Assessment Type Summative Weighting 10
Assessment Weeks Feedback Weeks 20

Look up Week Numbers

Feedback

Part of this participation element involves weekly “provocations” whereby students are expected to email the course coordinator with 3 thoughts, questions or ideas related to the weekly readings (or their wider reading) at least 24hrs ahead of the seminar. This contributes to their overall participation mark.

Feedback will be in the form of email notification of marks with comments; general remarks in class and on MyAberdeen.

Learning Outcomes
Knowledge LevelThinking SkillOutcome
ConceptualApplyBe familiar with key gender and race theory and recent historiographical developments
ConceptualEvaluateApply an interdisciplinary approach to the study of American History, drawing on approaches derived from sociology, literary criticism and American cultural studies
ConceptualUnderstandBe aware of and understand how factors such as race, gender, sexuality and class impact upon society, politics and culture and the study of history
FactualUnderstandHave a broad understanding of women’s history and social movements in the United States since 1900 and how culture can be utilised as a form of activism
ProceduralAnalyseDevelop skills analysing a variety of sources and media including visual culture, music, podcasts, print culture, novels, speeches and organisational records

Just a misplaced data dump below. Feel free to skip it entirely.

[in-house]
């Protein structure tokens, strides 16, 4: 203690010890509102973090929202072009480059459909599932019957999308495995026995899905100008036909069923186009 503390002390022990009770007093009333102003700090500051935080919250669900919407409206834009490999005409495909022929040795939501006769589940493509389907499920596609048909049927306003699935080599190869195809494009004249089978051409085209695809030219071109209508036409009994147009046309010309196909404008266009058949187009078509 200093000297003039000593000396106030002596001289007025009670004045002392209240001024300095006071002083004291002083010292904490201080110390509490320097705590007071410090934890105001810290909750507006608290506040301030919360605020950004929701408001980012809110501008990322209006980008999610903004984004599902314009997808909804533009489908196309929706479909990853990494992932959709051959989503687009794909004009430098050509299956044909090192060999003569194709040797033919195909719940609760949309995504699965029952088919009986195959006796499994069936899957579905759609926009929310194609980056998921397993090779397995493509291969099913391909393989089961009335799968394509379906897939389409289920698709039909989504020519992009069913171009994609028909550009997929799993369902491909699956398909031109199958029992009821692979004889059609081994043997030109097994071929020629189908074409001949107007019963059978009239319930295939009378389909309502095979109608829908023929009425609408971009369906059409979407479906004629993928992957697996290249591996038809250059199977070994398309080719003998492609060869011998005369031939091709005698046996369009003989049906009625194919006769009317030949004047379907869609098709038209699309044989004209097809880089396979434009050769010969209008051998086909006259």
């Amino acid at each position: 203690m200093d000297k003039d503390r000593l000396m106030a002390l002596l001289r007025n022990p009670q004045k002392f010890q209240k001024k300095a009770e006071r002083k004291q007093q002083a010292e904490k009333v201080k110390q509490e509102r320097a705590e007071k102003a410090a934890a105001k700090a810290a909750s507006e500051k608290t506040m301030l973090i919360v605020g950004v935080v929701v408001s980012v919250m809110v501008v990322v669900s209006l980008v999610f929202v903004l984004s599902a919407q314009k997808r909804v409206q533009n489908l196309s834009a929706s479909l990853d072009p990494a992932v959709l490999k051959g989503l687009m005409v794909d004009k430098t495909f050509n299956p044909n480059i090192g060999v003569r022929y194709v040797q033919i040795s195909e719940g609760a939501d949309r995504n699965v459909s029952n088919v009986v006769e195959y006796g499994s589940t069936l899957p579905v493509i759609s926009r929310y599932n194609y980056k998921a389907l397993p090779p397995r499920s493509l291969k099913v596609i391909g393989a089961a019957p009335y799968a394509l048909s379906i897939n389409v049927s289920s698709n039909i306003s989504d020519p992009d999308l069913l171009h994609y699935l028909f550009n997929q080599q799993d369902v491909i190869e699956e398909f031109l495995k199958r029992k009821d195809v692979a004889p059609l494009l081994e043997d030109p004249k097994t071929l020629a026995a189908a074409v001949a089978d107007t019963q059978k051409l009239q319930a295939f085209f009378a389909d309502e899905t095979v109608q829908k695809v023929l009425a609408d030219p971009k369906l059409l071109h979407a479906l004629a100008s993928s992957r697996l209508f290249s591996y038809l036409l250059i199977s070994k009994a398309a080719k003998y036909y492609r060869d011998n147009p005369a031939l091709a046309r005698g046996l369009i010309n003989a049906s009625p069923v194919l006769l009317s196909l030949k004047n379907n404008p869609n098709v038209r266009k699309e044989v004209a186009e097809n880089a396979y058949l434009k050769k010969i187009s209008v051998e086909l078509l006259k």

Formative Assessment

There are no assessments for this course.

Resit Assessments

Essay

Assessment Type Summative Weighting 100
Assessment Weeks Feedback Weeks

Look up Week Numbers

Feedback

Feedback will be in the form of email notification of marks with comments and via the MyAberdeen marking system.

Word Count 3500
Learning Outcomes
Knowledge LevelThinking SkillOutcome
Sorry, we don't have this information available just now. Please check the course guide on MyAberdeen or with the Course Coordinator

Course Learning Outcomes

Knowledge LevelThinking SkillOutcome
FactualUnderstandHave a broad understanding of women’s history and social movements in the United States since 1900 and how culture can be utilised as a form of activism
ConceptualApplyBe familiar with key gender and race theory and recent historiographical developments
ConceptualUnderstandBe aware of and understand how factors such as race, gender, sexuality and class impact upon society, politics and culture and the study of history
ConceptualEvaluateApply an interdisciplinary approach to the study of American History, drawing on approaches derived from sociology, literary criticism and American cultural studies
ProceduralAnalyseDevelop skills analysing a variety of sources and media including visual culture, music, podcasts, print culture, novels, speeches and organisational records

Compatibility Mode

We have detected that you are have compatibility mode enabled or are using an old version of Internet Explorer. You either need to switch off compatibility mode for this site or upgrade your browser.